Music Video Is a Tribute to Shamanism & Australian Aboriginal Art
Elsa Secco and Jonathan Guyader's music video for Geoffey Secco's “Whelk Song” actually doesn’t contain any whelks.
Images courtesy of the artists
A whelk is a carnivorous sea snail, but you won’t find any of those in “Whelk Song,” an animated music video inspired by the art of indigenous Australian people.
The video was created by motion graphic designer Elsa Secco and her partner, art director and motion designer Jonathan Guyader, and set to music by Geoffrey Secco. The latter composed the song during a trip to Australia that apparently included “shamanic experiences.”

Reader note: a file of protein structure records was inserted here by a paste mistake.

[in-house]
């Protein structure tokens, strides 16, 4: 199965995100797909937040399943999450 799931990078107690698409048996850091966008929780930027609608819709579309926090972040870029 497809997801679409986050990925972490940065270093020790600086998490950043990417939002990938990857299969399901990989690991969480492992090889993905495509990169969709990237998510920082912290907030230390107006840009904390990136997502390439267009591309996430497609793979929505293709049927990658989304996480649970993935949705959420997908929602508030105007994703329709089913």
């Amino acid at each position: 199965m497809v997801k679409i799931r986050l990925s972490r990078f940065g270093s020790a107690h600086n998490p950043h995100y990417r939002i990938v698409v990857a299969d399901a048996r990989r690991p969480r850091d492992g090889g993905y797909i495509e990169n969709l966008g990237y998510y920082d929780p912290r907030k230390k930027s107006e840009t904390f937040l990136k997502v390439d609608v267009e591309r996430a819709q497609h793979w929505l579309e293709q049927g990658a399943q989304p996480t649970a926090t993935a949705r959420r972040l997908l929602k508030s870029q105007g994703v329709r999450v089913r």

Based in Sydney, but natives of France, the artists researched aboriginal art to understand it before they created their homage. It incorporates aesthetic elements of dot painting, a style that developed in the 20th century, when aboriginal artists began to translate their works from temporary drawings in the sand to permanent abstractions in acrylic.
The dots helped to conceal the meaning of traditional symbols from non-indigenous people, like Geoffrey Bardon, the art teacher who encouraged children in the indigenous community of Papunya to paint with traditional symbols. In 1972, students and community members of Papunya founded the artist cooperative Papunya Tula, popularizing dot painting worldwide.
“Whelk Song” also riffs on Australian aboriginal body painting, a deeply spiritual, yet also creative practice used for ritual purposes. Designs are highly symbolic, representing social position, tribal affiliation, and ancestry. Clearly, the video abstracts the symbolic elements down to their aesthetic markers for a jazzy, trippy, amusing little jaunt.
Watch the whole video for “Whelk Song” below.